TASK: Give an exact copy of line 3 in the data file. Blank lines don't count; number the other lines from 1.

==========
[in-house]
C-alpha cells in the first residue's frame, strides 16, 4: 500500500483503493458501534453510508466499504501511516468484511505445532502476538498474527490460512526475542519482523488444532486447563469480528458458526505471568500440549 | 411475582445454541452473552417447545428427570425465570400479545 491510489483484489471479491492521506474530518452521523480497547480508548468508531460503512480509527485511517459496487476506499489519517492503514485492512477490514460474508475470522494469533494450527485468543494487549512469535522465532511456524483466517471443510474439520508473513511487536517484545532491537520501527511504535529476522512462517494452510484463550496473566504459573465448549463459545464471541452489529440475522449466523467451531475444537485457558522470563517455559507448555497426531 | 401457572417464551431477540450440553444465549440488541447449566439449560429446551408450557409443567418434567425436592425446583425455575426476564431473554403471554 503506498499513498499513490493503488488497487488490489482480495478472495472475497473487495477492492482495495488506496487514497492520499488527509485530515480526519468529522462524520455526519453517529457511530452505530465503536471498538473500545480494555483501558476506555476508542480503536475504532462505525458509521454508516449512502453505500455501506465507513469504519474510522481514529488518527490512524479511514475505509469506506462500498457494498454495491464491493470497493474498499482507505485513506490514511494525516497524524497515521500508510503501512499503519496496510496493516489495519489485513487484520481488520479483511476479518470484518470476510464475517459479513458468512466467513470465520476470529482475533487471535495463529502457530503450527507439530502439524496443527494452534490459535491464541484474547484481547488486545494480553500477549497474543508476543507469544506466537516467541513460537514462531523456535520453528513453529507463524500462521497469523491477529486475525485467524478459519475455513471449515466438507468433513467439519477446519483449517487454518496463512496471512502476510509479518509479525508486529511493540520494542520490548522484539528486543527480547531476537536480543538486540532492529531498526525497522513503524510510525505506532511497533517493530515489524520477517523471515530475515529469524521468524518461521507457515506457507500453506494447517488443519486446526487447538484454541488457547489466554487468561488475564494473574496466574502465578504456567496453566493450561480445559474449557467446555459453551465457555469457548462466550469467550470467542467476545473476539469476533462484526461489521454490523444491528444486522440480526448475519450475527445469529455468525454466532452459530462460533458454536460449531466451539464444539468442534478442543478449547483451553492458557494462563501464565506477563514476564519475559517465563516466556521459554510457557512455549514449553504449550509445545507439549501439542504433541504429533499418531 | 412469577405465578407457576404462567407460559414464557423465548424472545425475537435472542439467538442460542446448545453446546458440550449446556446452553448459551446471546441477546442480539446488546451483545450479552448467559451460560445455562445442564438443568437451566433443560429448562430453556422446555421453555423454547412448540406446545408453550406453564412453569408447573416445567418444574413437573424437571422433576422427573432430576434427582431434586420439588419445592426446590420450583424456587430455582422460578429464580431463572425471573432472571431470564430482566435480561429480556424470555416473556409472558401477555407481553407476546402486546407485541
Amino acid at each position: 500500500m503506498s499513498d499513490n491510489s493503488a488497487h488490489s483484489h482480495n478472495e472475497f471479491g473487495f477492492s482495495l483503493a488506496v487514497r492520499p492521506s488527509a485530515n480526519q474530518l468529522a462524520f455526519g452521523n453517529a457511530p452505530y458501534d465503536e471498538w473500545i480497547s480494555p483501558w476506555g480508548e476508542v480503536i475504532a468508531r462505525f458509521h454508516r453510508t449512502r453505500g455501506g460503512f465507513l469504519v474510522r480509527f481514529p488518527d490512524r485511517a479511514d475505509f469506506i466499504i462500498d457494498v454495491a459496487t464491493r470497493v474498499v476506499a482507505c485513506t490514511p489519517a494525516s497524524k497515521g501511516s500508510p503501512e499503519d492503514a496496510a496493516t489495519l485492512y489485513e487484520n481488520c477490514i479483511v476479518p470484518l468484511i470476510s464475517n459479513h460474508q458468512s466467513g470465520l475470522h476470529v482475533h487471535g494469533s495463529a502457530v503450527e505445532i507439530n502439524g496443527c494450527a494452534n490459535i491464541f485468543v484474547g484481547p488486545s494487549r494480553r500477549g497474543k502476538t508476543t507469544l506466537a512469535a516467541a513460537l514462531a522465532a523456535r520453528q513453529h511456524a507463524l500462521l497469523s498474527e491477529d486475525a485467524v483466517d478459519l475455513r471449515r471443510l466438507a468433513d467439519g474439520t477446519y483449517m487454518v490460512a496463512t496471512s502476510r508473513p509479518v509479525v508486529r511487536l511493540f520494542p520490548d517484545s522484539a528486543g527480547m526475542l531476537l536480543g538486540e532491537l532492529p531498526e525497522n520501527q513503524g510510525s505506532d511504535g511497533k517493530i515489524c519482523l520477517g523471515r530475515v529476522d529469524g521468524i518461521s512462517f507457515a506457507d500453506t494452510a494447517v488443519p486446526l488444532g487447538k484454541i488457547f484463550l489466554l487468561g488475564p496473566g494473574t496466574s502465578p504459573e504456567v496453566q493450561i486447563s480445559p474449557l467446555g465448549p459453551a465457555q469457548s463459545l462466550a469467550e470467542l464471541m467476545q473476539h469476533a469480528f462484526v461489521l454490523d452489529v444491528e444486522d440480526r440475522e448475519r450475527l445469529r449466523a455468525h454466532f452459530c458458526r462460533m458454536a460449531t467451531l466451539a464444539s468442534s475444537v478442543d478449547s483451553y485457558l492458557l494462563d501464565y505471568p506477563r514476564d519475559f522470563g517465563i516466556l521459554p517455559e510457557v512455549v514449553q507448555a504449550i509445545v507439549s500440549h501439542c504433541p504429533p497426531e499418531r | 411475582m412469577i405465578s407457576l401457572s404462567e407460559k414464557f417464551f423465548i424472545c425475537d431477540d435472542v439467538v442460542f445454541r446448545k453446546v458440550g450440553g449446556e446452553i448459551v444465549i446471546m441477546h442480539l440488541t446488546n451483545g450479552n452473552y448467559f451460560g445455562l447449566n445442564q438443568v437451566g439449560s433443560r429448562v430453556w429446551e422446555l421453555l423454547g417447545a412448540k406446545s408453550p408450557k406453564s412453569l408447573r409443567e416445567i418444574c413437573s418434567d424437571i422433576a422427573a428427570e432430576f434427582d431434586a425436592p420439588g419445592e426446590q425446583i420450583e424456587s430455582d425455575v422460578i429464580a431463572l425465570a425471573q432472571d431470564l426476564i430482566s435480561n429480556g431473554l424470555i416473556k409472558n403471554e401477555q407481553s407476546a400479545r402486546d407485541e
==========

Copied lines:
Amino acid at each position: 500500500m503506498s499513498d499513490n491510489s493503488a488497487h488490489s483484489h482480495n478472495e472475497f471479491g473487495f477492492s482495495l483503493a488506496v487514497r492520499p492521506s488527509a485530515n480526519q474530518l468529522a462524520f455526519g452521523n453517529a457511530p452505530y458501534d465503536e471498538w473500545i480497547s480494555p483501558w476506555g480508548e476508542v480503536i475504532a468508531r462505525f458509521h454508516r453510508t449512502r453505500g455501506g460503512f465507513l469504519v474510522r480509527f481514529p488518527d490512524r485511517a479511514d475505509f469506506i466499504i462500498d457494498v454495491a459496487t464491493r470497493v474498499v476506499a482507505c485513506t490514511p489519517a494525516s497524524k497515521g501511516s500508510p503501512e499503519d492503514a496496510a496493516t489495519l485492512y489485513e487484520n481488520c477490514i479483511v476479518p470484518l468484511i470476510s464475517n459479513h460474508q458468512s466467513g470465520l475470522h476470529v482475533h487471535g494469533s495463529a502457530v503450527e505445532i507439530n502439524g496443527c494450527a494452534n490459535i491464541f485468543v484474547g484481547p488486545s494487549r494480553r500477549g497474543k502476538t508476543t507469544l506466537a512469535a516467541a513460537l514462531a522465532a523456535r520453528q513453529h511456524a507463524l500462521l497469523s498474527e491477529d486475525a485467524v483466517d478459519l475455513r471449515r471443510l466438507a468433513d467439519g474439520t477446519y483449517m487454518v490460512a496463512t496471512s502476510r508473513p509479518v509479525v508486529r511487536l511493540f520494542p520490548d517484545s522484539a528486543g527480547m526475542l531476537l536480543g538486540e532491537l532492529p531498526e525497522n520501527q513503524g510510525s505506532d511504535g511497533k517493530i515489524c519482523l520477517g523471515r530475515v529476522d529469524g521468524i518461521s512462517f507457515a506457507d500453506t494452510a494447517v488443519p486446526l488444532g487447538k484454541i488457547f484463550l489466554l487468561g488475564p496473566g494473574t496466574s502465578p504459573e504456567v496453566q493450561i486447563s480445559p474449557l467446555g465448549p459453551a465457555q469457548s463459545l462466550a469467550e470467542l464471541m467476545q473476539h469476533a469480528f462484526v461489521l454490523d452489529v444491528e444486522d440480526r440475522e448475519r450475527l445469529r449466523a455468525h454466532f452459530c458458526r462460533m458454536a460449531t467451531l466451539a464444539s468442534s475444537v478442543d478449547s483451553y485457558l492458557l494462563d501464565y505471568p506477563r514476564d519475559f522470563g517465563i516466556l521459554p517455559e510457557v512455549v514449553q507448555a504449550i509445545v507439549s500440549h501439542c504433541p504429533p497426531e499418531r | 411475582m412469577i405465578s407457576l401457572s404462567e407460559k414464557f417464551f423465548i424472545c425475537d431477540d435472542v439467538v442460542f445454541r446448545k453446546v458440550g450440553g449446556e446452553i448459551v444465549i446471546m441477546h442480539l440488541t446488546n451483545g450479552n452473552y448467559f451460560g445455562l447449566n445442564q438443568v437451566g439449560s433443560r429448562v430453556w429446551e422446555l421453555l423454547g417447545a412448540k406446545s408453550p408450557k406453564s412453569l408447573r409443567e416445567i418444574c413437573s418434567d424437571i422433576a422427573a428427570e432430576f434427582d431434586a425436592p420439588g419445592e426446590q425446583i420450583e424456587s430455582d425455575v422460578i429464580a431463572l425465570a425471573q432472571d431470564l426476564i430482566s435480561n429480556g431473554l424470555i416473556k409472558n403471554e401477555q407481553s407476546a400479545r402486546d407485541e